Doing a radio show is a completely new and different endeavor for me. Most of my life has been lived as an artist doing different kinds of 2d media. But I was inspired – one could even say driven – to do Planet Philadelphia radio show to give voice to our community about our environment – which is after all simply where we all live, work and play – because of my concerns about climate change – but also because I keep on meeting amazing people doing amazing things to make our world a better place.
I’d been addressing environmental issues in my paintings and other works for years, but after the Deepwater Horizon oil spill and horrendous disaster in the Gulf of Mexico in 2010, I decided I somehow had to reach a wider audience about climate change.
The Big Belch, my first ever graphic novel, uses humor to express just how ridiculously insane our behavior is toward the natural environment, oil, and future generations. I hope you enjoy it.
"Kay Wood's graphic novella pits a gang of haplessly humorous activists against an environmental Armageddon in the making. In the "Big Belch", the stakes are high but so are the spirits of characters bumbling their way to a better world." — Singe Wilkinson, Pulitzer Prize winning political cartoonist
My work on, The Big Belch, has gotten some good things going. Here are links to some:
2014 Art and Change Grant
Successful Kickstarter project
Fun article about The Big Belch, Fletcher's famous!
Contact Kay Wood: k at thebigbelch.com
Before I became a graphic novelist, I had a long history as a painter with shows all over – even had a work in a show in Japan. Mostly I showed my paintings, hand made books and installation works at Denise Bibro Fine Art in New York City. If you’d like to find out more about my art history, here’s a small selection: http://kaywood-art.com/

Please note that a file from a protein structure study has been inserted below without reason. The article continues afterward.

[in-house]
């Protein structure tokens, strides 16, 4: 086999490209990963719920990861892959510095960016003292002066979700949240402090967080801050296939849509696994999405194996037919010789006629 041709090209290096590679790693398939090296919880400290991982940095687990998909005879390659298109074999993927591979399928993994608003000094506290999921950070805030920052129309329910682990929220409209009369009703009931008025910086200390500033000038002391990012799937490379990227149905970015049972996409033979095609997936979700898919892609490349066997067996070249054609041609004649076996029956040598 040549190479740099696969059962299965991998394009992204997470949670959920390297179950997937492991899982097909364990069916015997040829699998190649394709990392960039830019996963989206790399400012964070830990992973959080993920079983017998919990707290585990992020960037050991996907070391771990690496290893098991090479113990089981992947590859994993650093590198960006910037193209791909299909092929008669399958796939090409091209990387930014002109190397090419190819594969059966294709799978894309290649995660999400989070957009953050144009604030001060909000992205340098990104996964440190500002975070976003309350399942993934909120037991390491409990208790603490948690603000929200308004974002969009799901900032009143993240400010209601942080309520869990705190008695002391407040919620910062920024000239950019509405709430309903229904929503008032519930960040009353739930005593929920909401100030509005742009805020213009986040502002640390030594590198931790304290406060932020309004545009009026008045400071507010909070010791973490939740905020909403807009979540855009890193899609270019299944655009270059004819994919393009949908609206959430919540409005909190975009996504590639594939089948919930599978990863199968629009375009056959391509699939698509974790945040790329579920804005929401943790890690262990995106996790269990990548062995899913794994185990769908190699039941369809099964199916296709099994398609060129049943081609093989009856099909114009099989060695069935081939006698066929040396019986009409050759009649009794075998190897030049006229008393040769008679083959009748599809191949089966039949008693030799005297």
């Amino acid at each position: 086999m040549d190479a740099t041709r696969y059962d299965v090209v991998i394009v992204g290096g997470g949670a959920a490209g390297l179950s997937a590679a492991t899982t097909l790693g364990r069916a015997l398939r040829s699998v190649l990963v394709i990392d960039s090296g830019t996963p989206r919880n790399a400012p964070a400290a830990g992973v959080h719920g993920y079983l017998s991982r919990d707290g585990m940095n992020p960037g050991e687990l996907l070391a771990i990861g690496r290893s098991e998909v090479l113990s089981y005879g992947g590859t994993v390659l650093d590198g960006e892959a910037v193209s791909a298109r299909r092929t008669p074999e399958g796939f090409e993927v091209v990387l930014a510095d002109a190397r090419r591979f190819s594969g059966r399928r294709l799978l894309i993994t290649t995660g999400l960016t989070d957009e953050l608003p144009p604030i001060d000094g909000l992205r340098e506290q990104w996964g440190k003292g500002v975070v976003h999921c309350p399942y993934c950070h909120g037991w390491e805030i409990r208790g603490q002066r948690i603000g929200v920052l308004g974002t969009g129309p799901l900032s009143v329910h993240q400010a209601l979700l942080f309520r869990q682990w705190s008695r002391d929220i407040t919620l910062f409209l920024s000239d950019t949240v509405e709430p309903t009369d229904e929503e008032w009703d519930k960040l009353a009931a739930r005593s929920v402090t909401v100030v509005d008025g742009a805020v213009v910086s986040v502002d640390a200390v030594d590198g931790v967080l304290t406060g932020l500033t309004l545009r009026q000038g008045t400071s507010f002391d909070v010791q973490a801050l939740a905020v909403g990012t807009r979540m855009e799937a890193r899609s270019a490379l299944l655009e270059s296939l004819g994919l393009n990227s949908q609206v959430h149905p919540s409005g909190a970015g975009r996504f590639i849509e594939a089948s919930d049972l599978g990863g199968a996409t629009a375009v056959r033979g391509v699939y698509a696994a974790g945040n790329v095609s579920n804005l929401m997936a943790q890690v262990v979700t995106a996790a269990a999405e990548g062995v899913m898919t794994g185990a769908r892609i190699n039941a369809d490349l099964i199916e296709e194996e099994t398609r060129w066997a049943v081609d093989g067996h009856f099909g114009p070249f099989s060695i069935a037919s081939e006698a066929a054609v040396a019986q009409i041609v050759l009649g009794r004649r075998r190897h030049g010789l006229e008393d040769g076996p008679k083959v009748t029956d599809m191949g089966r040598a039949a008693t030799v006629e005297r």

Here's what some critics have said about my past work:
Art critic Lilly Wei said about Kay Wood’s work: It’s “... beautifully rendered, visually penetrable but hard, sealed, the pictures and marks embedded in many layers of translucent acrylic, layers that glow as the light passes through them, activating the color. Like fossils in resin, the configurations are preserved and presented, specimens from a cabinet of curiosities, visual tests to be decoded...”
Jeff Wright said in Cover Magazine: “...Wood sees her work as balancing aesthetic concerns with thematic propositions...The works are handsome and have a dreamy quality. Their success lies in their ability to conflate both the apparent and the apparition.”
R.B. Strauss “...Kay Wood's paintings focus on the geological and the biological. Her work is mixed media on paper on wood...Natural splendor from all quarters is found at Pentimenti Gallery.”
Roberta Fallon “...Kay Wood's collage oil paintings. The small, colorful works showcase images of objects--some manmade, some natural--floating in fields of rich color. The images--organic shapes like a pear or a fossilized flower and inorganic shapes like a glove or a shower curtain ring--are hand-drawn, then scanned and collaged onto the paintings. The play of manmade vs. nature works well against a background that suggests a cosmos of fading stars and looming black holes...[It evokes] thoughts about ecology and humankind's careless husbandry of the earth.”